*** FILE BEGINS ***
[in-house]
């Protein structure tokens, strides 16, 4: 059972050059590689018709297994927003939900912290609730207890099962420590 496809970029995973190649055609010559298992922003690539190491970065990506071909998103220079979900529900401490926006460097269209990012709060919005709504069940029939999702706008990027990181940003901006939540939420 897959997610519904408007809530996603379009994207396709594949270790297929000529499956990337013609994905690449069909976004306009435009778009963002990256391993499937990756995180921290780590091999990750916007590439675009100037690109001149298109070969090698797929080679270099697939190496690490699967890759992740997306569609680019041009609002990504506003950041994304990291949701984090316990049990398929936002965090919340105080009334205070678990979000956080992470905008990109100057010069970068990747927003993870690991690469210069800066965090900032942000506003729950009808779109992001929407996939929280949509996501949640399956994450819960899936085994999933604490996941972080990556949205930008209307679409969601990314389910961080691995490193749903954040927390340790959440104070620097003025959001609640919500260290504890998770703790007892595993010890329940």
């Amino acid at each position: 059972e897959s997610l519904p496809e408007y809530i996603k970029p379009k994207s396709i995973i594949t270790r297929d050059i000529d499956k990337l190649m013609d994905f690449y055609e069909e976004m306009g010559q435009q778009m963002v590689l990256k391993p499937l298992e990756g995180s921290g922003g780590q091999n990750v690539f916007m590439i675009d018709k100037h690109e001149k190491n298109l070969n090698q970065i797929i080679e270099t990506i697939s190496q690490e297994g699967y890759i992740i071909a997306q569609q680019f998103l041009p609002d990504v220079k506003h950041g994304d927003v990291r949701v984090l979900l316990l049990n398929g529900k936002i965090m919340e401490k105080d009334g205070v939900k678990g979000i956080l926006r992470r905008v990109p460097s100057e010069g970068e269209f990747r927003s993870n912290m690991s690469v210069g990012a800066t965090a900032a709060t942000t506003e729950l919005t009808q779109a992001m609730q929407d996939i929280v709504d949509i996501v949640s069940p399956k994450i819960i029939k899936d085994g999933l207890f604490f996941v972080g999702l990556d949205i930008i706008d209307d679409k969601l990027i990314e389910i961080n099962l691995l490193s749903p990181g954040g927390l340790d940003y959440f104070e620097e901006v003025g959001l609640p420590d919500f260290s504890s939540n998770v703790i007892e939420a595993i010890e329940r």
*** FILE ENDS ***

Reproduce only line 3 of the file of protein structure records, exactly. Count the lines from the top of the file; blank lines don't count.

């Amino acid at each position: 059972e897959s997610l519904p496809e408007y809530i996603k970029p379009k994207s396709i995973i594949t270790r297929d050059i000529d499956k990337l190649m013609d994905f690449y055609e069909e976004m306009g010559q435009q778009m963002v590689l990256k391993p499937l298992e990756g995180s921290g922003g780590q091999n990750v690539f916007m590439i675009d018709k100037h690109e001149k190491n298109l070969n090698q970065i797929i080679e270099t990506i697939s190496q690490e297994g699967y890759i992740i071909a997306q569609q680019f998103l041009p609002d990504v220079k506003h950041g994304d927003v990291r949701v984090l979900l316990l049990n398929g529900k936002i965090m919340e401490k105080d009334g205070v939900k678990g979000i956080l926006r992470r905008v990109p460097s100057e010069g970068e269209f990747r927003s993870n912290m690991s690469v210069g990012a800066t965090a900032a709060t942000t506003e729950l919005t009808q779109a992001m609730q929407d996939i929280v709504d949509i996501v949640s069940p399956k994450i819960i029939k899936d085994g999933l207890f604490f996941v972080g999702l990556d949205i930008i706008d209307d679409k969601l990027i990314e389910i961080n099962l691995l490193s749903p990181g954040g927390l340790d940003y959440f104070e620097e901006v003025g959001l609640p420590d919500f260290s504890s939540n998770v703790i007892e939420a595993i010890e329940r």